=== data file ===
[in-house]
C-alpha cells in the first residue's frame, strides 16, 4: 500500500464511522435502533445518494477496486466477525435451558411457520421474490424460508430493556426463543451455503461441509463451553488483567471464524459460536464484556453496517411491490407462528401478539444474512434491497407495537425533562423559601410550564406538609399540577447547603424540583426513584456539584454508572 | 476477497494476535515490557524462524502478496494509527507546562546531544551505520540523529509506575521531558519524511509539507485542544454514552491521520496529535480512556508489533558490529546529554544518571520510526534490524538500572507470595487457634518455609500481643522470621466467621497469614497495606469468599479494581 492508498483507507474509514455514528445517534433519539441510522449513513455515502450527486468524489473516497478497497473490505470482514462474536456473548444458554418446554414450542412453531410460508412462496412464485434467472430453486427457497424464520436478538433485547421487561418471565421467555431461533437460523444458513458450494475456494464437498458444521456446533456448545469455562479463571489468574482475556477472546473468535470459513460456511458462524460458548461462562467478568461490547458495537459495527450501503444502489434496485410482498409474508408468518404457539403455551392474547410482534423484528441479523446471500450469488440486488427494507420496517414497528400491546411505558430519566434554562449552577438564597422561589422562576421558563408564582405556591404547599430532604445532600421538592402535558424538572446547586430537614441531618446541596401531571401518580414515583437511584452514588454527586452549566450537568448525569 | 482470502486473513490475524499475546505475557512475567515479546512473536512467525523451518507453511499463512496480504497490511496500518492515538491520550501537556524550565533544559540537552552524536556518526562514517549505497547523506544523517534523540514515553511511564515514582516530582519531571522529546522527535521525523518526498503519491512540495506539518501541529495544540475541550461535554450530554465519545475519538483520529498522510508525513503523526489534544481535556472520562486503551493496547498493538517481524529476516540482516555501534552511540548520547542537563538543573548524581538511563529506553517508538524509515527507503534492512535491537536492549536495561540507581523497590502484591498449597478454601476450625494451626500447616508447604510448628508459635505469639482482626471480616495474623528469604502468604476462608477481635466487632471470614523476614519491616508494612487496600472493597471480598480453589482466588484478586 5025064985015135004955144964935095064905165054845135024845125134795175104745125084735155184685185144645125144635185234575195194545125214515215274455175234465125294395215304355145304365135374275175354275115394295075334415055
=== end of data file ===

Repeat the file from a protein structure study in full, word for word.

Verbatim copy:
[in-house]
C-alpha cells in the first residue's frame, strides 16, 4: 500500500464511522435502533445518494477496486466477525435451558411457520421474490424460508430493556426463543451455503461441509463451553488483567471464524459460536464484556453496517411491490407462528401478539444474512434491497407495537425533562423559601410550564406538609399540577447547603424540583426513584456539584454508572 | 476477497494476535515490557524462524502478496494509527507546562546531544551505520540523529509506575521531558519524511509539507485542544454514552491521520496529535480512556508489533558490529546529554544518571520510526534490524538500572507470595487457634518455609500481643522470621466467621497469614497495606469468599479494581 492508498483507507474509514455514528445517534433519539441510522449513513455515502450527486468524489473516497478497497473490505470482514462474536456473548444458554418446554414450542412453531410460508412462496412464485434467472430453486427457497424464520436478538433485547421487561418471565421467555431461533437460523444458513458450494475456494464437498458444521456446533456448545469455562479463571489468574482475556477472546473468535470459513460456511458462524460458548461462562467478568461490547458495537459495527450501503444502489434496485410482498409474508408468518404457539403455551392474547410482534423484528441479523446471500450469488440486488427494507420496517414497528400491546411505558430519566434554562449552577438564597422561589422562576421558563408564582405556591404547599430532604445532600421538592402535558424538572446547586430537614441531618446541596401531571401518580414515583437511584452514588454527586452549566450537568448525569 | 482470502486473513490475524499475546505475557512475567515479546512473536512467525523451518507453511499463512496480504497490511496500518492515538491520550501537556524550565533544559540537552552524536556518526562514517549505497547523506544523517534523540514515553511511564515514582516530582519531571522529546522527535521525523518526498503519491512540495506539518501541529495544540475541550461535554450530554465519545475519538483520529498522510508525513503523526489534544481535556472520562486503551493496547498493538517481524529476516540482516555501534552511540548520547542537563538543573548524581538511563529506553517508538524509515527507503534492512535491537536492549536495561540507581523497590502484591498449597478454601476450625494451626500447616508447604510448628508459635505469639482482626471480616495474623528469604502468604476462608477481635466487632471470614523476614519491616508494612487496600472493597471480598480453589482466588484478586 5025064985015135004955144964935095064905165054845135024845125134795175104745125084735155184685185144645125144635185234575195194545125214515215274455175234465125294395215304355145304365135374275175354275115394295075334415055